Goodbye Deponia

It’s the usual love story: boy meets girl on flying utopian city, girl falls to certain doom, boy spends three games trying to ingratiate himself with her, accidentally saving the world on the side. The boy in question is Rufus, a self professed daredevil (real life self-centred fool), an inhabitant of the colourfully post apocalyptic junk planet of Deponia, who dreams of escaping to Elysium hovering gracefully above. The girl is Goal, a high ranking Elysian on a mission with her fiancée Cletus, who uncovers a nefarious plot to destroy Deponia. Rufus sees Goal as his ticket out of the hard life, and Goal mistakenly sees in Rufus an ally in her efforts to save the world.

The story’s setting seems heavily influenced by the German Expressionist silent movie Metropolis, which is hardly surprising given that Daedalic are now one of Germany’s most famous purveyors of point and click adventures. Metropolis itself is an iconic early sci-fi movie that pretty much laid the foundations of the utopian city, built upon the back of a dystopian social underclass; a trope that has underpinned a multitude of works from Bladerunner’s nean soaked city scape to Final Fantasy 7’s Midgar.

Rufus’ selfish disregard for Goal’s feelings, or life for that matter, is somewhat misogynistic, but whilst that may be true of his character, shallow and conceited as he is, it’s important not to project that onto the game as a whole. Rufus is very intentionally the roguish heel (much like Blackadder, with more stupidity than cunning) and throughout Deponia’s previous two episodes we’ve been asked to roll our eyes and shake our heads at his antics, whilst guiltily chuckling along with them. If there was a criticism that could be levelled at the series up to this point is that Rufus’ character just didn’t seem to change, but Goodbye Deponia, the final part of the trilogy seeks to address this, making Rufus’ stubbornness and his slow transformation its core theme. As a consequence the story here feels far more substantial than the previous two parts.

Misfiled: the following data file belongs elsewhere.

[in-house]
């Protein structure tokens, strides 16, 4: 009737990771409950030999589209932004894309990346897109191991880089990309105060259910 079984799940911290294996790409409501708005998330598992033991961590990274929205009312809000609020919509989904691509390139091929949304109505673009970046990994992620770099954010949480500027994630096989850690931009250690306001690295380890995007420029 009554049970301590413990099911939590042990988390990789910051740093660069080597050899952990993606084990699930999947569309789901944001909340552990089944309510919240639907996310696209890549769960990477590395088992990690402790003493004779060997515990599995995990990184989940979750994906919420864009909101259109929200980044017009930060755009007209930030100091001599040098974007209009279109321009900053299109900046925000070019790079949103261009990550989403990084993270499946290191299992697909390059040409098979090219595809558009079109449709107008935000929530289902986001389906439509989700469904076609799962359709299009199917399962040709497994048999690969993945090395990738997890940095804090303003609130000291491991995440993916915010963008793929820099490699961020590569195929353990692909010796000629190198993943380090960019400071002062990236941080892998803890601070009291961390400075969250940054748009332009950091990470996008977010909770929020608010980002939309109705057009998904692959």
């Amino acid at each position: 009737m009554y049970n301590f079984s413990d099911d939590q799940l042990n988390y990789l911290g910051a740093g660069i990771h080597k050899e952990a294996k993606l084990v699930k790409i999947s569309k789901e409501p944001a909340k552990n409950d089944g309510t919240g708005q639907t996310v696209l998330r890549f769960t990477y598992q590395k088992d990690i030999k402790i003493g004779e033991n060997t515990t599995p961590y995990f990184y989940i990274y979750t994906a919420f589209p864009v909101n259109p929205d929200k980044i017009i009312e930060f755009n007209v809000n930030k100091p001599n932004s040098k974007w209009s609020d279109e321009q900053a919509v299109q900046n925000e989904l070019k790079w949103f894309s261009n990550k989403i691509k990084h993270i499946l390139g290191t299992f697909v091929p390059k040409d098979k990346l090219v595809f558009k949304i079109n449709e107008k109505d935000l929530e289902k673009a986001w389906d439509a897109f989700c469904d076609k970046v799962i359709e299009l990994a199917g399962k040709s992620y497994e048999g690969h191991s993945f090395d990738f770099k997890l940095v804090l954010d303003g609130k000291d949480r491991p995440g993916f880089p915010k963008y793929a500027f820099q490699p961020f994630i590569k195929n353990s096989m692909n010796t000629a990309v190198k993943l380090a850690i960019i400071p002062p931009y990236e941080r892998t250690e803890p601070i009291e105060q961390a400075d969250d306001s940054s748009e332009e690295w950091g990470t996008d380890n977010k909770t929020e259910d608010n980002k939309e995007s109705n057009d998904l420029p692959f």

Rufus manages to clone himself meaning we now have to deal with three equally selfish, arrogant, and hot-headed heroes.

Rather suitably for a narrative that looks at the capacity for personal growth, one of the big narrative components is that Rufus manages to clone himself meaning we now have to deal with three equally selfish, arrogant, and hot-headed heroes. Meanwhile Goal is cloned without sufficient nucleic acid, literally regressing her to a baby and giving us a chance to see Rufus’ parenting skills to amusing effect. The role Goal has played in the series is quite interesting, having spent much of the first game unconscious, and the second split into three personalities, each one a female stereotype that Rufus must win over. The writing has a darkly satirical tone of the kind that will appeal to fans of South Park, and one of its favourite subjects is gender politics, which it playfully and knowingly lampoons (even Goal’s name is symbolically part of this commentary), exposing and mocking the mindless, destructive machismo of its male characters.

Deponia’s puzzles, while creative, have always been just on the side of obscure and the squabbling of our three identical heroes makes problem solving even trickier as you now have to pass items between them, a favourite point and click device that fortunately doesn’t grate too much. Slightly more frustrating is the fact that on top of the cloning, Goal’s fiancée Cletus and Argus, the leader of the military wing of Elysium who plan to enact a coup in the confusion, are also Rufus’ doppelgangers, which means even more tricky identity theft puzzles and an increasingly convoluted plot.

Whilst Deponia’s gallows humour hits its mark most of the time, there are a few misfires including a puzzle involving an organ grinder’s monkey, which, whether intentional or not, comes across as a racial slur. Still there are some great moments in the game, like the sequence involving forging a psychiatrist’s Rorschach test cards to gain access to his anti-depressants or the scene in which Rufus emotionally declares his love for a dying clone of himself, poking fun at his self-centredness through an action movie cliché.






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